I decided to share this with you all because you have the right as a human being to be treated with dignity and respect. You have ownership over your body and well-being. It is your body, and it is your choice regardless of your situation.

Links to organizations:

Planned Parenthood

Abortion Funds

Yellow Hammer Fund

My Body My Choice

Contributed by Maya Caufield

When I was barely 19 I ended up being hospitalized after a suicide attempt. In the hospital, they took me off birth control due to the mood swings I was experiencing, and 3 months later, I found out I was pregnant.

I was deeply depressed, spent most of my day sleeping, and barely weighed 90 lbs. after I refused most food. I had only been dating my boyfriend at the time for about 3 months, and when I told him the news he started vomiting from stress. I was so lucky to live in Colorado, where abortion laws are not restrictive. I went to Planned Parenthood for an initial visit and they told me I was about 8 weeks pregnant, and they scheduled an abortion for the following week.

My boyfriend drove me down to the location in Denver where they perform surgical abortions. Outside the clinic, there are always protestors from the church across the street. They had signs saying "YOUR BABY WANTS TO LIVE" and one of the women even threw a baby doll under our car as we drove through the gate.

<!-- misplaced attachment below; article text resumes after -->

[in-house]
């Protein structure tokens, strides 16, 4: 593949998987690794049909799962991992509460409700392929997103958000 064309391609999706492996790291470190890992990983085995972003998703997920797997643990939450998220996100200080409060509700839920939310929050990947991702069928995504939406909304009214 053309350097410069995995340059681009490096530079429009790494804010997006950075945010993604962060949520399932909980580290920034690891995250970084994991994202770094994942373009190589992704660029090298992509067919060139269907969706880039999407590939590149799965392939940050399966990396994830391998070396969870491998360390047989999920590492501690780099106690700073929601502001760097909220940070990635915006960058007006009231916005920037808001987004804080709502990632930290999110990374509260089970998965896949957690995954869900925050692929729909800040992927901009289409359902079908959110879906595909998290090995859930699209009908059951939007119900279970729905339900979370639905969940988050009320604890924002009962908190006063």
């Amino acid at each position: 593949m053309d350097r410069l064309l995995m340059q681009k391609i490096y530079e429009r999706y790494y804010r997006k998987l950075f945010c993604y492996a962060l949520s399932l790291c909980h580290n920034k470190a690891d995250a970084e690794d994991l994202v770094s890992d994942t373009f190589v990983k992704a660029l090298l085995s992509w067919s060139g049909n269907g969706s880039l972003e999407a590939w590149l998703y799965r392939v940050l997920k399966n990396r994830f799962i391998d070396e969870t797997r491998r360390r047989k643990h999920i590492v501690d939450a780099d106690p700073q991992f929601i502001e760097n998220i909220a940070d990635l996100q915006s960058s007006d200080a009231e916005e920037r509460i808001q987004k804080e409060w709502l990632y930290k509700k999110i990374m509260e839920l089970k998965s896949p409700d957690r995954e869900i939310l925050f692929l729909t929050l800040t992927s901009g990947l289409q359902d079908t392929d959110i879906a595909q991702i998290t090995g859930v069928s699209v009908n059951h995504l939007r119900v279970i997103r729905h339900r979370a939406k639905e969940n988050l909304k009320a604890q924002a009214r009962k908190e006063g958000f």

Even though I asked him to stay, my boyfriend left and I walked in alone. Everyone at the Planned Parenthood was so gentle and careful with me, every step was handled with care. After a few hours, I took a pill and then they called me into the room where it took maybe 5 minutes to remove the "baby" if you could even call it that. On the ultrasound, it was just a smudge. I am thankful every day that I had the option to terminate my pregnancy. Financially, emotionally, and mentally, I was in no way ready to carry the child to term.

Fetal Heartbeat Laws

Contributed By Anonymous Attorney

These "fetal heartbeat" laws, especially those in Georgia and Alabama, are easily assailable on many fronts and the MEN who passed these bills (noting that there was not a single female senator in Alabama in support of the bill) know that. Let's discuss the issue on the basis of constitutional law, which was set in place to protect the mothers (noting as well that Alabama also went after the health-care workers with criminal sanctions).